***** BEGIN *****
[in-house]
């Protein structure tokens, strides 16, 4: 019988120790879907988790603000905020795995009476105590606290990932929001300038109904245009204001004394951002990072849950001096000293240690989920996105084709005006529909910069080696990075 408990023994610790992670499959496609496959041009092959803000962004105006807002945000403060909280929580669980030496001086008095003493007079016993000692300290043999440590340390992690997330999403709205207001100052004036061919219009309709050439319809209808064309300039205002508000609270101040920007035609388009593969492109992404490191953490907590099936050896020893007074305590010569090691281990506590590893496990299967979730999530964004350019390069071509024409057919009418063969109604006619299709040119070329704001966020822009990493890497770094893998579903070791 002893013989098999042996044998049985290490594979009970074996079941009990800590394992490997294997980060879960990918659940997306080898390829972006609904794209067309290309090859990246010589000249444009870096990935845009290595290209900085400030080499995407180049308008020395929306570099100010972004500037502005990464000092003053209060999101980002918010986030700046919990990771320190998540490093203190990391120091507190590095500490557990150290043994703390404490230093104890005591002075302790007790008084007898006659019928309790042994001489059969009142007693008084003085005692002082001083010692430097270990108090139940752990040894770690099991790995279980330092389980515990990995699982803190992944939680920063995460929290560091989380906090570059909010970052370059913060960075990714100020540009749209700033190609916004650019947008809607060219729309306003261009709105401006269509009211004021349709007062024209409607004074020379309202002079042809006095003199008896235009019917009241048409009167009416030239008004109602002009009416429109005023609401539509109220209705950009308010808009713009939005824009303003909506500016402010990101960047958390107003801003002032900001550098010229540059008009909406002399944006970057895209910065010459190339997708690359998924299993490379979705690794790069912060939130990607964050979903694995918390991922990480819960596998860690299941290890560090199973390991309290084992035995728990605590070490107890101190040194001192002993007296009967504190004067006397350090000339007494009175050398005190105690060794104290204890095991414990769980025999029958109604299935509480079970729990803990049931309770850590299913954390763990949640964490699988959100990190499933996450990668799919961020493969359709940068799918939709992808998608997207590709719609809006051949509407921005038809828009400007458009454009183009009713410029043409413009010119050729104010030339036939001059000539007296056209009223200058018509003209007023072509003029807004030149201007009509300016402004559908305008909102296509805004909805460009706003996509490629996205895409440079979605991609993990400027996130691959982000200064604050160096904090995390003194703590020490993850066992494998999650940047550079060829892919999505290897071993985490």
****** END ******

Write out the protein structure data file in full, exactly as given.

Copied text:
[in-house]
């Protein structure tokens, strides 16, 4: 019988120790879907988790603000905020795995009476105590606290990932929001300038109904245009204001004394951002990072849950001096000293240690989920996105084709005006529909910069080696990075 408990023994610790992670499959496609496959041009092959803000962004105006807002945000403060909280929580669980030496001086008095003493007079016993000692300290043999440590340390992690997330999403709205207001100052004036061919219009309709050439319809209808064309300039205002508000609270101040920007035609388009593969492109992404490191953490907590099936050896020893007074305590010569090691281990506590590893496990299967979730999530964004350019390069071509024409057919009418063969109604006619299709040119070329704001966020822009990493890497770094893998579903070791 002893013989098999042996044998049985290490594979009970074996079941009990800590394992490997294997980060879960990918659940997306080898390829972006609904794209067309290309090859990246010589000249444009870096990935845009290595290209900085400030080499995407180049308008020395929306570099100010972004500037502005990464000092003053209060999101980002918010986030700046919990990771320190998540490093203190990391120091507190590095500490557990150290043994703390404490230093104890005591002075302790007790008084007898006659019928309790042994001489059969009142007693008084003085005692002082001083010692430097270990108090139940752990040894770690099991790995279980330092389980515990990995699982803190992944939680920063995460929290560091989380906090570059909010970052370059913060960075990714100020540009749209700033190609916004650019947008809607060219729309306003261009709105401006269509009211004021349709007062024209409607004074020379309202002079042809006095003199008896235009019917009241048409009167009416030239008004109602002009009416429109005023609401539509109220209705950009308010808009713009939005824009303003909506500016402010990101960047958390107003801003002032900001550098010229540059008009909406002399944006970057895209910065010459190339997708690359998924299993490379979705690794790069912060939130990607964050979903694995918390991922990480819960596998860690299941290890560090199973390991309290084992035995728990605590070490107890101190040194001192002993007296009967504190004067006397350090000339007494009175050398005190105690060794104290204890095991414990769980025999029958109604299935509480079970729990803990049931309770850590299913954390763990949640964490699988959100990190499933996450990668799919961020493969359709940068799918939709992808998608997207590709719609809006051949509407921005038809828009400007458009454009183009009713410029043409413009010119050729104010030339036939001059000539007296056209009223200058018509003209007023072509003029807004030149201007009509300016402004559908305008909102296509805004909805460009706003996509490629996205895409440079979605991609993990400027996130691959982000200064604050160096904090995390003194703590020490993850066992494998999650940047550079060829892919999505290897071993985490």